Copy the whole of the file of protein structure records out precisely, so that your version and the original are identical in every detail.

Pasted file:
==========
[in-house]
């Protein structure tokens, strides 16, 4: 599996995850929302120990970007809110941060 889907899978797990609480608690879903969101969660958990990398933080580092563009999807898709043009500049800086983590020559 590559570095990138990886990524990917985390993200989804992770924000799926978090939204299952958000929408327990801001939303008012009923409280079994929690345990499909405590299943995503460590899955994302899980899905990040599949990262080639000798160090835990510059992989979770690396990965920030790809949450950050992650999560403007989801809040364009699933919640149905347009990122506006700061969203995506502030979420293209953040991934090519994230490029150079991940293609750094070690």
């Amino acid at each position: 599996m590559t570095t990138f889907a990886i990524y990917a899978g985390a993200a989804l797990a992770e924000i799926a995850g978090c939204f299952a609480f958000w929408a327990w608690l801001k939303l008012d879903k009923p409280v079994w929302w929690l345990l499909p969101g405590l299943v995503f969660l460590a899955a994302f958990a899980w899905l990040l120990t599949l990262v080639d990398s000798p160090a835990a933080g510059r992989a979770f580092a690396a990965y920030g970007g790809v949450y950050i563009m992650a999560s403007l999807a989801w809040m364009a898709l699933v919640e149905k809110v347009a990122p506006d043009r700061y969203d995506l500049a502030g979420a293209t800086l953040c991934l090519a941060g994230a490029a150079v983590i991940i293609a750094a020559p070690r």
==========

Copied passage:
[in-house]
């Protein structure tokens, strides 16, 4: 599996995850929302120990970007809110941060 889907899978797990609480608690879903969101969660958990990398933080580092563009999807898709043009500049800086983590020559 590559570095990138990886990524990917985390993200989804992770924000799926978090939204299952958000929408327990801001939303008012009923409280079994929690345990499909405590299943995503460590899955994302899980899905990040599949990262080639000798160090835990510059992989979770690396990965920030790809949450950050992650999560403007989801809040364009699933919640149905347009990122506006700061969203995506502030979420293209953040991934090519994230490029150079991940293609750094070690």
């Amino acid at each position: 599996m590559t570095t990138f889907a990886i990524y990917a899978g985390a993200a989804l797990a992770e924000i799926a995850g978090c939204f299952a609480f958000w929408a327990w608690l801001k939303l008012d879903k009923p409280v079994w929302w929690l345990l499909p969101g405590l299943v995503f969660l460590a899955a994302f958990a899980w899905l990040l120990t599949l990262v080639d990398s000798p160090a835990a933080g510059r992989a979770f580092a690396a990965y920030g970007g790809v949450y950050i563009m992650a999560s403007l999807a989801w809040m364009a898709l699933v919640e149905k809110v347009a990122p506006d043009r700061y969203d995506l500049a502030g979420a293209t800086l953040c991934l090519a941060g994230a490029a150079v983590i991940i293609a750094a020559p070690r």